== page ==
Money Monday: Why Are Teenagers Oblivious to Personal Finance?

Money Monday: Why Are Teenagers Oblivious to Personal Finance?

Don’t let immature decisions as a teenager affect your finances as an adult; pay attention now.

Published August 22, 2011

According to a 2010 Pew Internet Project study, nearly three-fourths of American teenagers use social networking sites. In a world saturated with social media, keeping up with the “Jones” can be tempting for teens who can easily see what the Jones are up to online. Could trying to stay up-to-date with the latest fashions and trends be draining your teens’ pocketbook—without them even knowing it?


According to Higher One, a company that provides bank services to colleges and universities, young people’s financial literacy is failing. In a nine question quiz assessing practical applications of personal finance that was administered this spring, the organization asked over 5,400 students questions such as "what to do if you have too many credit cards," or "when should you tap into emergency fund?" More than 70 percent of the respondents failed the quiz.


"We are surprised to see that college students still do not understand basics of financial management, such as how to avoid over-drafting or how and when one should prepare an emergency fund,” said Mary Johnson, Financial Literacy and Consumer Advocacy Program Manager for Higher One.


Some states, including Missouri, Tennessee and Utah, require students to take a personal finance class in high school, but whether those classes are offered or not, it is still your responsibility to learn how to manage your own money.


The Credit Abuse Resistance Education Program suggests these financial tips for high school and college students:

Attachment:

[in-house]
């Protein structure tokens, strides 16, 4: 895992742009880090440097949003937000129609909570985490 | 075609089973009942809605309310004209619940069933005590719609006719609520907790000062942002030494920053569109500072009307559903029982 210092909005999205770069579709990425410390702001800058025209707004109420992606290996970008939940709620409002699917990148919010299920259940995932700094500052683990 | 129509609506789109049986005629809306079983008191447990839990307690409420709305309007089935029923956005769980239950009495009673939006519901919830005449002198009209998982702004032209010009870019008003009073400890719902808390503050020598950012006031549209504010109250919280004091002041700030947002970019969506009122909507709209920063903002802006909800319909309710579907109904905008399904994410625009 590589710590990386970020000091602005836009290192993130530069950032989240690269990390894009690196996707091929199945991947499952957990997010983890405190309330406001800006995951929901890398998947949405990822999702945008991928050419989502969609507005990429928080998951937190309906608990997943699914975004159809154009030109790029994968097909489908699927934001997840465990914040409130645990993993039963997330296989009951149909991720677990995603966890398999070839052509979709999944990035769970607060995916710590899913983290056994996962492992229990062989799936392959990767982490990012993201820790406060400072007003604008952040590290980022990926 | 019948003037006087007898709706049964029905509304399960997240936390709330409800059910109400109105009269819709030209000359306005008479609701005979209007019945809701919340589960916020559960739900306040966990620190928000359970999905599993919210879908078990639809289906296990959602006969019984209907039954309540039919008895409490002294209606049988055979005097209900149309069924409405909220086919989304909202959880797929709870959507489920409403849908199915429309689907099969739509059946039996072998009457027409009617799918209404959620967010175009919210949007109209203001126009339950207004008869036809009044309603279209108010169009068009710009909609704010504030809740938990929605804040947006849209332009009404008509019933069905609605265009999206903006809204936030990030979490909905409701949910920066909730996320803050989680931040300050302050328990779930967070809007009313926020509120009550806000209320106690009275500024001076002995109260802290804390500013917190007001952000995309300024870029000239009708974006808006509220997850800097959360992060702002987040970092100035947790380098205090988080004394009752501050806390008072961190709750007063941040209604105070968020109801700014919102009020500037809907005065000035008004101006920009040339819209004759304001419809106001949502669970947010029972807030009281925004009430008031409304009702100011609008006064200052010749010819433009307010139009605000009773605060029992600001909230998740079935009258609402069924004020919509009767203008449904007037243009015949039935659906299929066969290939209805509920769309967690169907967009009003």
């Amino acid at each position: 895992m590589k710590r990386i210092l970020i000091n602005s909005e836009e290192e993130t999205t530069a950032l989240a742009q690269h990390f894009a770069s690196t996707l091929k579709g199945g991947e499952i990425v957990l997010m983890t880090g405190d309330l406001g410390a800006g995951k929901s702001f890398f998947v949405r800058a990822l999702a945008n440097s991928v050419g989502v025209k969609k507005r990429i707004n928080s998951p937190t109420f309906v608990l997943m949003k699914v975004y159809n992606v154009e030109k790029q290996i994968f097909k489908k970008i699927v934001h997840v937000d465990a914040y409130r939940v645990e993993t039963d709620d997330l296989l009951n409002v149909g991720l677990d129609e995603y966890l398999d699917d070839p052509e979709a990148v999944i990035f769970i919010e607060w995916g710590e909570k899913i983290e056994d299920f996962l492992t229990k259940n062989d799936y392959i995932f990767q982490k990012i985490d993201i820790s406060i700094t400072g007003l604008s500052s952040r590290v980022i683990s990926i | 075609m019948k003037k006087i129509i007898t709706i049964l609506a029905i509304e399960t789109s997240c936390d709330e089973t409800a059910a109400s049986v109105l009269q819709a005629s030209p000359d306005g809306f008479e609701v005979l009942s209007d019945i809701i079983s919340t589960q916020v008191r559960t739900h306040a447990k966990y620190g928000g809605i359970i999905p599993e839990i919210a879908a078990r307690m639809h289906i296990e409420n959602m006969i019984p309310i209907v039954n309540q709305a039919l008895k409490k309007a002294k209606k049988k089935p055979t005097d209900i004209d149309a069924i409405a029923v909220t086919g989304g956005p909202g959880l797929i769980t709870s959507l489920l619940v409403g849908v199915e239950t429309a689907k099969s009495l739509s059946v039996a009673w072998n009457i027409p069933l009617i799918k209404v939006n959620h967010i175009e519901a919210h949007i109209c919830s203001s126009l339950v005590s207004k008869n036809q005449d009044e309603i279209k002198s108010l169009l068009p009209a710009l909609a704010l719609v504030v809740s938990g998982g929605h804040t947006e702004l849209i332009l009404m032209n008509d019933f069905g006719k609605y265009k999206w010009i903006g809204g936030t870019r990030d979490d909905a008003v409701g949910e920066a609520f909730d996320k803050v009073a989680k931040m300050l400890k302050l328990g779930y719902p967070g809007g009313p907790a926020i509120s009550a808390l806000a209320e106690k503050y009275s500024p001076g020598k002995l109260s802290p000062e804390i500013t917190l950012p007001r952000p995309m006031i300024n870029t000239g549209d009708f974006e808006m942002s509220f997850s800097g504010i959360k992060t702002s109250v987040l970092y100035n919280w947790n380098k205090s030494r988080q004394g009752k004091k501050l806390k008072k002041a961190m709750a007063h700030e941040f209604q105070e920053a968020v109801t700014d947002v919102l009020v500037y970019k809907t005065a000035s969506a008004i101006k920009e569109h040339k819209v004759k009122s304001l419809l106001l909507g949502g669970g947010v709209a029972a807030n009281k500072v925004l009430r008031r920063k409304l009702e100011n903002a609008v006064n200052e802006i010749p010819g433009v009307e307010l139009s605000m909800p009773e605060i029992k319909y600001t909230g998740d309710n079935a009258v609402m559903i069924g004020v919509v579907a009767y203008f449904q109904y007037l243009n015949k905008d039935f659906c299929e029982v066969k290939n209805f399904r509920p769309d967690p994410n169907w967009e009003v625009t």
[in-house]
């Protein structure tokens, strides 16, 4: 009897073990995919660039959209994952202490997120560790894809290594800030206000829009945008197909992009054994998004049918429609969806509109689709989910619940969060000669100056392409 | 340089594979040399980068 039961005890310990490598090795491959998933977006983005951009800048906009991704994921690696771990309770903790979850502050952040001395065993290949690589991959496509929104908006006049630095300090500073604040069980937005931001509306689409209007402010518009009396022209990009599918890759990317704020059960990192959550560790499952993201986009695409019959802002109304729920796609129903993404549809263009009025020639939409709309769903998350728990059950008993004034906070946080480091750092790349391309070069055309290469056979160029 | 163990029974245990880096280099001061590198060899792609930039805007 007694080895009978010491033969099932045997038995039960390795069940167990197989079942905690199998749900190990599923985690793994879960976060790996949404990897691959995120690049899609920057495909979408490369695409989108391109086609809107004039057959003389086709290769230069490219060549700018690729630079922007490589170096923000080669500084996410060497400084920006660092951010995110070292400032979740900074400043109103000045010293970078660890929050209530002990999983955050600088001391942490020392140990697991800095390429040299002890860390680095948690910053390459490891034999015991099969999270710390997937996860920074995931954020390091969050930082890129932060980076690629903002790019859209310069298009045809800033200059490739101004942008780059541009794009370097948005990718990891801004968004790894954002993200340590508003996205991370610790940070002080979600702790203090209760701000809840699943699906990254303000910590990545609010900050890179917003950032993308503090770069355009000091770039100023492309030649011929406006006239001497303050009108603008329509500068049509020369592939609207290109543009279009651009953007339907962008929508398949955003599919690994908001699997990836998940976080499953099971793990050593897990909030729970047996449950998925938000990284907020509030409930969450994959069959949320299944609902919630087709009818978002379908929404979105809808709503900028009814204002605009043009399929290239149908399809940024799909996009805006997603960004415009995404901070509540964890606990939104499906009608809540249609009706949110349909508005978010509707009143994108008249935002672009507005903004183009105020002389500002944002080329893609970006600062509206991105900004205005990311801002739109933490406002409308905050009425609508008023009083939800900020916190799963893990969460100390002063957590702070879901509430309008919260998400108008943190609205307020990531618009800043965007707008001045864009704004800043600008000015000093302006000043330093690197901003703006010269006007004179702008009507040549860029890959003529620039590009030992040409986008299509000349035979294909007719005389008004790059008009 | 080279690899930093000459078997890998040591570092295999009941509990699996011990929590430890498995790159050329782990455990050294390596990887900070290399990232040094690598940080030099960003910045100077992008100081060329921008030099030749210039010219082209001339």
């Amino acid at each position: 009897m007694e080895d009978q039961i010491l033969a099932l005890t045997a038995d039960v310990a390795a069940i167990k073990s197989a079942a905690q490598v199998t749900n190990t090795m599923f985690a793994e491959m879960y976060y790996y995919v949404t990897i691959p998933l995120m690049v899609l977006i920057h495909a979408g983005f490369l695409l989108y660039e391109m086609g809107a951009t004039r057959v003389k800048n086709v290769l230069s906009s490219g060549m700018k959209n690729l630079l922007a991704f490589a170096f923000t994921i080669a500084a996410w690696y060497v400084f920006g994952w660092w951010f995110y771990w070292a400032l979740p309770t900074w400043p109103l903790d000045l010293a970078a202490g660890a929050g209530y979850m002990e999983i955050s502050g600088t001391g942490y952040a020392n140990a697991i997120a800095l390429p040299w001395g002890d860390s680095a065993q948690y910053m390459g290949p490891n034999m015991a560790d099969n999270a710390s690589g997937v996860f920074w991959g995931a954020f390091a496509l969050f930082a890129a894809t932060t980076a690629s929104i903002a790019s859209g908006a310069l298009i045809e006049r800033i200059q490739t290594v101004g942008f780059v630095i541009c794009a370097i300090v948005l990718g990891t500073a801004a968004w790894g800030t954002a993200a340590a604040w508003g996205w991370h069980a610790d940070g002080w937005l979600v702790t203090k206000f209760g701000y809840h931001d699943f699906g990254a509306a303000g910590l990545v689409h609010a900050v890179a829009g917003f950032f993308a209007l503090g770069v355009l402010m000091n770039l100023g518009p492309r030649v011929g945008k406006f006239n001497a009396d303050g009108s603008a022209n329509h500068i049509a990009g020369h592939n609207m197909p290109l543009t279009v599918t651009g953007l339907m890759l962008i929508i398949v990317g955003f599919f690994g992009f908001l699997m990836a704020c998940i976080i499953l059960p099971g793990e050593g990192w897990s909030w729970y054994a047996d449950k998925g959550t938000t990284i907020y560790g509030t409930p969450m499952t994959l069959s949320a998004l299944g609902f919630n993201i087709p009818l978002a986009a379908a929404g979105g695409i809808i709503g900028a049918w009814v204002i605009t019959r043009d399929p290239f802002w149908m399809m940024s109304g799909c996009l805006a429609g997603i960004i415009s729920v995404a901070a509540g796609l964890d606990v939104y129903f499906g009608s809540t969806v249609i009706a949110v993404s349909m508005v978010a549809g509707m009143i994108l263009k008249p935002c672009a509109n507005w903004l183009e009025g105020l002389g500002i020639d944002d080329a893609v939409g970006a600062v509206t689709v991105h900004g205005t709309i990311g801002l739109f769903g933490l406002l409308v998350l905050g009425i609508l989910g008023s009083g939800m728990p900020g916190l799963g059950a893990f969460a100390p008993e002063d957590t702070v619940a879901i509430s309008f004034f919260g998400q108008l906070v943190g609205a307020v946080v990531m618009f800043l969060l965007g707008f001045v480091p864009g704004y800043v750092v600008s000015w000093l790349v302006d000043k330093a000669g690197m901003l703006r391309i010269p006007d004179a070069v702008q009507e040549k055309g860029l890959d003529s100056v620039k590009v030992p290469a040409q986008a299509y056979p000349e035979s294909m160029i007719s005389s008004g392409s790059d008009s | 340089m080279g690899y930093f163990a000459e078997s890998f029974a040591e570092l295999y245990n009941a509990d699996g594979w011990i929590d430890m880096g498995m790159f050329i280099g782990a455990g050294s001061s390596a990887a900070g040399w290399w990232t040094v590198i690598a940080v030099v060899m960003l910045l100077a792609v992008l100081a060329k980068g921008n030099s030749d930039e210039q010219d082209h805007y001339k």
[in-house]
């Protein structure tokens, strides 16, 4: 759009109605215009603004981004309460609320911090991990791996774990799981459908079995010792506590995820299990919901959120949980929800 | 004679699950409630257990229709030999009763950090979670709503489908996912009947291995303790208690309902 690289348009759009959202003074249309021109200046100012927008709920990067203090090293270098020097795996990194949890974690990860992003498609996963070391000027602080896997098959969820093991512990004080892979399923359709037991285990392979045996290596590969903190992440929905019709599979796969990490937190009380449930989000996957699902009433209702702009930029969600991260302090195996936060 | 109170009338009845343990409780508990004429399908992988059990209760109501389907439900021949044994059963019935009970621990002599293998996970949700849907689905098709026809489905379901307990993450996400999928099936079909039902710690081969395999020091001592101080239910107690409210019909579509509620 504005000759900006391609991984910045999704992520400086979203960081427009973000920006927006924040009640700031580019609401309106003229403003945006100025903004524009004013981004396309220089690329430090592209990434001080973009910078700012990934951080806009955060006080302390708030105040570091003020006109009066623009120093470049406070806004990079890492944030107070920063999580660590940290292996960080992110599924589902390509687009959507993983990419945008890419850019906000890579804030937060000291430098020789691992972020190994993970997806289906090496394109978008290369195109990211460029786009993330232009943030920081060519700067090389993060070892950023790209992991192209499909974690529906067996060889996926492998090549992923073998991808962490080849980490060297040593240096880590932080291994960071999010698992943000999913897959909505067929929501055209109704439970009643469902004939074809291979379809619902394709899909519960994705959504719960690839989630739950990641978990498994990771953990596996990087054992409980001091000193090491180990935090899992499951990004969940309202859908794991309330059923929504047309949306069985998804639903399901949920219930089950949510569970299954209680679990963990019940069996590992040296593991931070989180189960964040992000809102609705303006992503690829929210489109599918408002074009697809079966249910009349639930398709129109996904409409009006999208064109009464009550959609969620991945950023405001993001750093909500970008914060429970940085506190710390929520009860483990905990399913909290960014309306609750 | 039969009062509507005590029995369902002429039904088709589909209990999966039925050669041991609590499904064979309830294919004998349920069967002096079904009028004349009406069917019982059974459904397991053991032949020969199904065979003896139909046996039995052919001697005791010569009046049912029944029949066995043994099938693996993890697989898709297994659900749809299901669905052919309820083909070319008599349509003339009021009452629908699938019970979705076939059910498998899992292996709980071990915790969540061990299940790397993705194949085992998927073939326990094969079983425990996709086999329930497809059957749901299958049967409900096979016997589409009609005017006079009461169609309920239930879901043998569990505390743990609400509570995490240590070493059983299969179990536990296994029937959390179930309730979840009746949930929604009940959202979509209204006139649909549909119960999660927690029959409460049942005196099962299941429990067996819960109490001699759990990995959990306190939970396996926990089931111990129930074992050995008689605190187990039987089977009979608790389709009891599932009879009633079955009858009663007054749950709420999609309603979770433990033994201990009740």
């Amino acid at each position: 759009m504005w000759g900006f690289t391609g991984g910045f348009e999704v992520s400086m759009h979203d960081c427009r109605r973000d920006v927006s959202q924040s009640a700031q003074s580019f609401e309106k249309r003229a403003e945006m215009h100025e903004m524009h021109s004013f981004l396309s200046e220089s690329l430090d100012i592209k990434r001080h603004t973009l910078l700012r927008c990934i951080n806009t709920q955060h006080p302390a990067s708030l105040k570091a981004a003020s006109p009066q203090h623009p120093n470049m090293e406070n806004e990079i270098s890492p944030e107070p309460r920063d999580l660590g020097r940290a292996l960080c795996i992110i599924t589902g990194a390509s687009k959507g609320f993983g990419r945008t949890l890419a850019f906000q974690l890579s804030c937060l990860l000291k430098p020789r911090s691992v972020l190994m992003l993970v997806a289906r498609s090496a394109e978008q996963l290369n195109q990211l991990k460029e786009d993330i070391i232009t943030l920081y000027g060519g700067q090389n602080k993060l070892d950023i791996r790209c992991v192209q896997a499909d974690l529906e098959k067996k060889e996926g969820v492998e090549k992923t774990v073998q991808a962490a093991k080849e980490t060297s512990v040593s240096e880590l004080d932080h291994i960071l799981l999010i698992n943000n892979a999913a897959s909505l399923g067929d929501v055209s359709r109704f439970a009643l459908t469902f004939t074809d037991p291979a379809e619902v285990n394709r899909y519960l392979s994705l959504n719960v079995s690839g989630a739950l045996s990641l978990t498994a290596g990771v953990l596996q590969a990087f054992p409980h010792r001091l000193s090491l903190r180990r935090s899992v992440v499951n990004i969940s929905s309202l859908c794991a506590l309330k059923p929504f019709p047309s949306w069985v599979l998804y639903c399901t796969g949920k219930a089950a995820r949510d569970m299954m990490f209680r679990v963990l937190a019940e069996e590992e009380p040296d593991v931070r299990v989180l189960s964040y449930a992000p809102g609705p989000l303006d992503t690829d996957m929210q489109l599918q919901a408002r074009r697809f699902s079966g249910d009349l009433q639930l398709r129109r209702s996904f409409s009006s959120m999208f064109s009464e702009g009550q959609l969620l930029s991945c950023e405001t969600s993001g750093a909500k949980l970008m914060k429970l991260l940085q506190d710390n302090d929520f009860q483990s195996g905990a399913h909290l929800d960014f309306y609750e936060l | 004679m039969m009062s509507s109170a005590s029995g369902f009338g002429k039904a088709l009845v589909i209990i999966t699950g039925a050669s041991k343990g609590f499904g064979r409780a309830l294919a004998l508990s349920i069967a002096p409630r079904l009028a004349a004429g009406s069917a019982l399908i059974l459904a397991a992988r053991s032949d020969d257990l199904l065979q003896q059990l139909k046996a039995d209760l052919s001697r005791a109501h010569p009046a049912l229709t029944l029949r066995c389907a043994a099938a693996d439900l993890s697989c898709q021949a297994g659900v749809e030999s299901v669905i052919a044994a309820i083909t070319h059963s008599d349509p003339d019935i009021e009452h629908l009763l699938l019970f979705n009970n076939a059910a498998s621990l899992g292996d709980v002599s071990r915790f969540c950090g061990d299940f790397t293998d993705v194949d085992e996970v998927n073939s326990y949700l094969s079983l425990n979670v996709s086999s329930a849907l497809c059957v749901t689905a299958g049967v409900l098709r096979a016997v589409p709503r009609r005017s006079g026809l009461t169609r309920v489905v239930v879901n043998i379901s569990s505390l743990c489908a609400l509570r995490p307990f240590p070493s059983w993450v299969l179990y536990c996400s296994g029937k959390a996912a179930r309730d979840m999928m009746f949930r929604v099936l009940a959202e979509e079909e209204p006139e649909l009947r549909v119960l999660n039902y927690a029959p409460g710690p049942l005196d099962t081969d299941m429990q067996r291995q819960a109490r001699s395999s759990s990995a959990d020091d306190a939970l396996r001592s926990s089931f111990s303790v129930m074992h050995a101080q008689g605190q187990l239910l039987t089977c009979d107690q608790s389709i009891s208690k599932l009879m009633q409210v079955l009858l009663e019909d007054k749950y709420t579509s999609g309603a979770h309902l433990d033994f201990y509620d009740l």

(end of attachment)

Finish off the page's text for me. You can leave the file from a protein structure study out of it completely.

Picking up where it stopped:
It should identify exactly what you are spending your money on and outline your “needs” versus your “wants.” It will also show you if you have any extra money to spend on your “wants.” And remember—living off campus or going on spring break every year are expenses that can lead to a lot of unnecessary debt.




It’s never too early to start saving. Though you may not need the money now, you will in the future, perhaps for an extra book your college professor will assign, or for repairs on your car that’s out of warranty. You can go broke relying on high interest rate credit card loans to pay for these expenses.



It can be tempting to spend money on your cell phone, especially since most charges do not require a credit card number. Ordering pricey smartphone applications and spending $200 on text messages are just a few of the money mistakes that can happen to teens. In addition, avoid impulse shopping and stay away from store charge accounts where you are likely to spend more than if you used a debit or major credit card. Solicitations to open credit cards to get “free stuff” will hurt your credit rating.



Decisions while you are young can have lasting consequences. Today, many institutions pull credit reports to help them make decisions about your future, meaning that bad choices could result in you losing out on a job, student loan, apartment, car loan, or admission to graduate school. Do not let immature decisions while you’re a teenage affect your life as an adult.



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 (Photo: Spencer Platt/Getty Images)

Written by Danielle Wright


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